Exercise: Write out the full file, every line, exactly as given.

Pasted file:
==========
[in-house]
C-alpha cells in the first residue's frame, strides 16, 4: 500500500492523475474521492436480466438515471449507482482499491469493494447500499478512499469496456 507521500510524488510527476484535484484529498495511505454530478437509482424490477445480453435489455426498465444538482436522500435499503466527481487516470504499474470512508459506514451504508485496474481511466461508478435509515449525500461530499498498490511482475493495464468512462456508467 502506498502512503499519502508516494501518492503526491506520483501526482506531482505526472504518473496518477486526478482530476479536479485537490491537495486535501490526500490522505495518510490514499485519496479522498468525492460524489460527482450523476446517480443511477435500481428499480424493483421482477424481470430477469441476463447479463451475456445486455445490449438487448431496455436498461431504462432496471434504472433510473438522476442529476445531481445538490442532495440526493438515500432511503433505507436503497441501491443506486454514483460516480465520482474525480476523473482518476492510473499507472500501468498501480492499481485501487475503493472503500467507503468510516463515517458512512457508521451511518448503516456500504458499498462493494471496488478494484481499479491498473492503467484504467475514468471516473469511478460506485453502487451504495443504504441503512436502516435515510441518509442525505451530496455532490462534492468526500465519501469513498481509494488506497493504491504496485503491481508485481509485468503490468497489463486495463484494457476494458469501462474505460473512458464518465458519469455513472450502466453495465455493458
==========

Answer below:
[in-house]
C-alpha cells in the first residue's frame, strides 16, 4: 500500500492523475474521492436480466438515471449507482482499491469493494447500499478512499469496456 507521500510524488510527476484535484484529498495511505454530478437509482424490477445480453435489455426498465444538482436522500435499503466527481487516470504499474470512508459506514451504508485496474481511466461508478435509515449525500461530499498498490511482475493495464468512462456508467 502506498502512503499519502508516494501518492503526491506520483501526482506531482505526472504518473496518477486526478482530476479536479485537490491537495486535501490526500490522505495518510490514499485519496479522498468525492460524489460527482450523476446517480443511477435500481428499480424493483421482477424481470430477469441476463447479463451475456445486455445490449438487448431496455436498461431504462432496471434504472433510473438522476442529476445531481445538490442532495440526493438515500432511503433505507436503497441501491443506486454514483460516480465520482474525480476523473482518476492510473499507472500501468498501480492499481485501487475503493472503500467507503468510516463515517458512512457508521451511518448503516456500504458499498462493494471496488478494484481499479491498473492503467484504467475514468471516473469511478460506485453502487451504495443504504441503512436502516435515510441518509442525505451530496455532490462534492468526500465519501469513498481509494488506497493504491504496485503491481508485481509485468503490468497489463486495463484494457476494458469501462474505460473512458464518465458519469455513472450502466453495465455493458